Homeland Security

Mass Arrests of Christians in Eritrea as Patriarch Marks 10 Years in Detention

Participants at the Eritrea vigil in London on May 17, 2017 protesting against the Eritrean government's religious policies and denouncing 10 years of brutal clampdowns on Christians. (Shutterstock)

Since 2003, Christians in the small East African country of Eritrea have been under siege, with thousands languishing in prisons for their faith. This despite the country being nearly evenly split between Christians and Muslims.

A new crackdown on Christians has seen mass arrests in recent weeks, as the Eritrean Christian Patriarch Antonios marks ten years in detention.

International Christian Concern reports:

Eritrea has now arrested 200 Christians in house-to-house raids, in a tough new crackdown which is tearing children from their parents. Young children and a baby are among those arrested. It’s feared they could spend their childhood in a prison cell. Release International is calling on Eritrea to free the Christians and has launched a campaign calling for concerted prayer for Eritrea’s prisoners of faith.

Security forces in Eritrea have been going house-to-house arresting Christians. They have rounded up 177 adults, along with some 20 small children. The arrests are continuing and many Christians have gone into hiding.

Release International partner Dr Berhane Asmelash says rounding up Christians door-to-door is a new tactic that signals a worsening of the crackdown. He believes the single-party state is taking a tough new line against the church.

“People used to be arrested for conducting unauthorised meetings, such as Bible studies or prayers. But this is new for us when they go from house to house. They are arresting people for their beliefs, not for their actions. This is getting worse. Many Christians are in hiding.”

“Security forces in different towns went from house to house asking people their religion. If they were outside the [state sanctioned] Lutheran, Catholic, Muslim and Orthodox faiths, they arrested them.”

Twelve children were arrested with their parents, and some parents were forced to leave their underage children unattended.”

Children who are too young to be separated from their mothers face being brought up in jail unless their parents are released. They include a two-month old baby.

It’s believed that as many as 3,000 Christians are imprisoned in Eritrea under extreme conditions.

Earlier this year two Christian women died as a result of a hunger strike to protest their treatment, with autopsies revealing they had been raped.

One report on the hunger strikes states:

Two Pentecostal women have died following a hunger strike after being transferred to a hospital from the detention centre where they were being held.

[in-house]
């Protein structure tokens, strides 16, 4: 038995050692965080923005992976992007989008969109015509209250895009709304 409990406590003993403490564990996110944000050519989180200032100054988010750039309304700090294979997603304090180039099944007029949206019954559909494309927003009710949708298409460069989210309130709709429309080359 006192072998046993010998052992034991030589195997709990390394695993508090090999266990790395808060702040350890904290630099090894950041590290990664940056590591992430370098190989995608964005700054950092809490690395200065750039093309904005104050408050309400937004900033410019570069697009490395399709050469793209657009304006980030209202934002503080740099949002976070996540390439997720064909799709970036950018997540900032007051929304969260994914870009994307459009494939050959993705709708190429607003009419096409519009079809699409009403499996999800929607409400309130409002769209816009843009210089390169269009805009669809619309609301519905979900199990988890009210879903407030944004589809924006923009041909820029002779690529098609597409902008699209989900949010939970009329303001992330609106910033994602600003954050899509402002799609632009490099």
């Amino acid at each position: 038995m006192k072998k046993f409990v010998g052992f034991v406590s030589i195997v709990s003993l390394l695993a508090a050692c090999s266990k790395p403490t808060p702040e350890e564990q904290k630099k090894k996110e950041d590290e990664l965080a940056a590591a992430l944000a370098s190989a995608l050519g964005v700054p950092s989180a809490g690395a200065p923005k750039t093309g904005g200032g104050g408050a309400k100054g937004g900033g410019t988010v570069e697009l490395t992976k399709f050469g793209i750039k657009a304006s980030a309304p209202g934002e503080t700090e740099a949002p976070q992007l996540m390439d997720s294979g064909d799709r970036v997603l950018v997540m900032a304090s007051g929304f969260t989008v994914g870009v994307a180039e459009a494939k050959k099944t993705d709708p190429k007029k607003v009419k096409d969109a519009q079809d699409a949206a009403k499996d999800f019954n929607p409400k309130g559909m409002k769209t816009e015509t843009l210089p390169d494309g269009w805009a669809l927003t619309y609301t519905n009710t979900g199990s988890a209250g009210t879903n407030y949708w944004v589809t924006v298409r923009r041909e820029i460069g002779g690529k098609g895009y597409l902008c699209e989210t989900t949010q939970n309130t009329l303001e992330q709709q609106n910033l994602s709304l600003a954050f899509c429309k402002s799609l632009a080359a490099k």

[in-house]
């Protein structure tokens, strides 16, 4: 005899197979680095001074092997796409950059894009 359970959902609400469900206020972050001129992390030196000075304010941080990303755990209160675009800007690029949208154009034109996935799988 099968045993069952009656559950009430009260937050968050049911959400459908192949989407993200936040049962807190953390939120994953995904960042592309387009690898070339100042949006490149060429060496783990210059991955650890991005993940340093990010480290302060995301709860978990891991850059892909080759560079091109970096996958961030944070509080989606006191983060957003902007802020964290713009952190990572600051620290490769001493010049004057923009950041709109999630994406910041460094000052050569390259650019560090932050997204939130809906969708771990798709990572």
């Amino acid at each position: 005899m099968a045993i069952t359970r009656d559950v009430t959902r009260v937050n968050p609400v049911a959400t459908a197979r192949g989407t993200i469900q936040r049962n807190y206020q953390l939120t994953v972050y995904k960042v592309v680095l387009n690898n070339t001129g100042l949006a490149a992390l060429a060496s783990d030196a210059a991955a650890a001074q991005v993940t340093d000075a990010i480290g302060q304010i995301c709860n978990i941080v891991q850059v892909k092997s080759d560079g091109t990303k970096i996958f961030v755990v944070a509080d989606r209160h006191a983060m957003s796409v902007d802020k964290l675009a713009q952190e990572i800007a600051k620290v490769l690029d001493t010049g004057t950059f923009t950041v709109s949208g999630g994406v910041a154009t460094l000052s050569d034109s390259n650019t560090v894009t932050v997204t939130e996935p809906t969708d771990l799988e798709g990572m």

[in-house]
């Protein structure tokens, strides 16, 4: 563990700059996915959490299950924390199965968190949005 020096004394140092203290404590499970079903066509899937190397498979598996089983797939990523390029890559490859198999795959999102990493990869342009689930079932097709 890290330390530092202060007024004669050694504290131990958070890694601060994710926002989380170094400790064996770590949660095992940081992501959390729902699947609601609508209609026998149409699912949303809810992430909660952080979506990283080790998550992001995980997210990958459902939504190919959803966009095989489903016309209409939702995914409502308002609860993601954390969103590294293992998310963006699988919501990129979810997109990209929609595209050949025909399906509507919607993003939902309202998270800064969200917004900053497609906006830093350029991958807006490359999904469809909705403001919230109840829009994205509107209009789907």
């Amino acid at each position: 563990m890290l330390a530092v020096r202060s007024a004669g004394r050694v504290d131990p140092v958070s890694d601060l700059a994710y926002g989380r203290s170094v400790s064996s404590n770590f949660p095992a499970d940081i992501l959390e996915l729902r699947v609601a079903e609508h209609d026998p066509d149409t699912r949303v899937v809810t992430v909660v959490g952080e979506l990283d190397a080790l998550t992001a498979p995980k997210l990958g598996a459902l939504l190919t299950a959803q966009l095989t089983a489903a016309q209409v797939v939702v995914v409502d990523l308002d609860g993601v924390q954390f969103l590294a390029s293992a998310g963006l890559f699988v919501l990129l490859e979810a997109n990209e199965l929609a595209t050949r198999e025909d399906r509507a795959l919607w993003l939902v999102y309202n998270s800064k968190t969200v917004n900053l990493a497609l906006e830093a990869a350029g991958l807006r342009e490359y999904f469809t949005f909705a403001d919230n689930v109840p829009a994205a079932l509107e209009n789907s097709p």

Eritrean website Erimedrek News reported that the women had been detained at Wi’a Military Camp and had begun a hunger strike in protest at the abuse they were experiencing whilst incarcerated.

The site also reported that bruises on the women’s bodies suggested that they had injuries consistent with sexual abuse.

The women were admitted to Massawa Hospital on 12 March, where they were guarded by security personnel, but died five days later.

In late May, coinciding with the beginning of Ramadan, 89-year old Eritrean Christian Patriarch Antonios marked ten years under house arrest.

A number of countries, including the U.S., denounced the continued detention of the leader of the Eritrean Orthodox Church and the denial of medical treatment:

In the past few years, Eritrea has been one of the top countries for refugees — with tens of thousands living in camps in neighboring Ethiopia, having fled Eritrea’s religious persecution.

Many have died trying to escape.

Meanwhile, elsewhere in Africa, Coptic Christians in Egypt continue to be killed in random attacks.

Attacks are occurring throughout Egypt:

The campaign has been going on all year long:

Since the suicide bombing of the church in the cathedral compound in Cairo last December, nearly 100 have been killed in three suicide bombing attacks on churches and the bus massacre of Coptic pilgrims at the beginning of Ramadan in May — all attacks claimed by the Islamic State:

As I’ve reported here at PJ Media, Egyptian authorities have stopped at least two other attacks, one targeting a monastery in Assiut in April, and another last month at a church in Alexandria:

Attacks on the Coptic Christians are incited by the Muslim Brotherhood:

And the media:

Egypt has the largest Christian community in the Middle East — more than all the other countries combined. Those other Christian communities in the Middle East and Africa also remain under siege:

An estimate of Christians killed for their faith in 2016 that will be released shortly will report that nearly 100,000 were killed.

With attacks increasing this year, the suffering among the world’s most widely persecuted faith continues.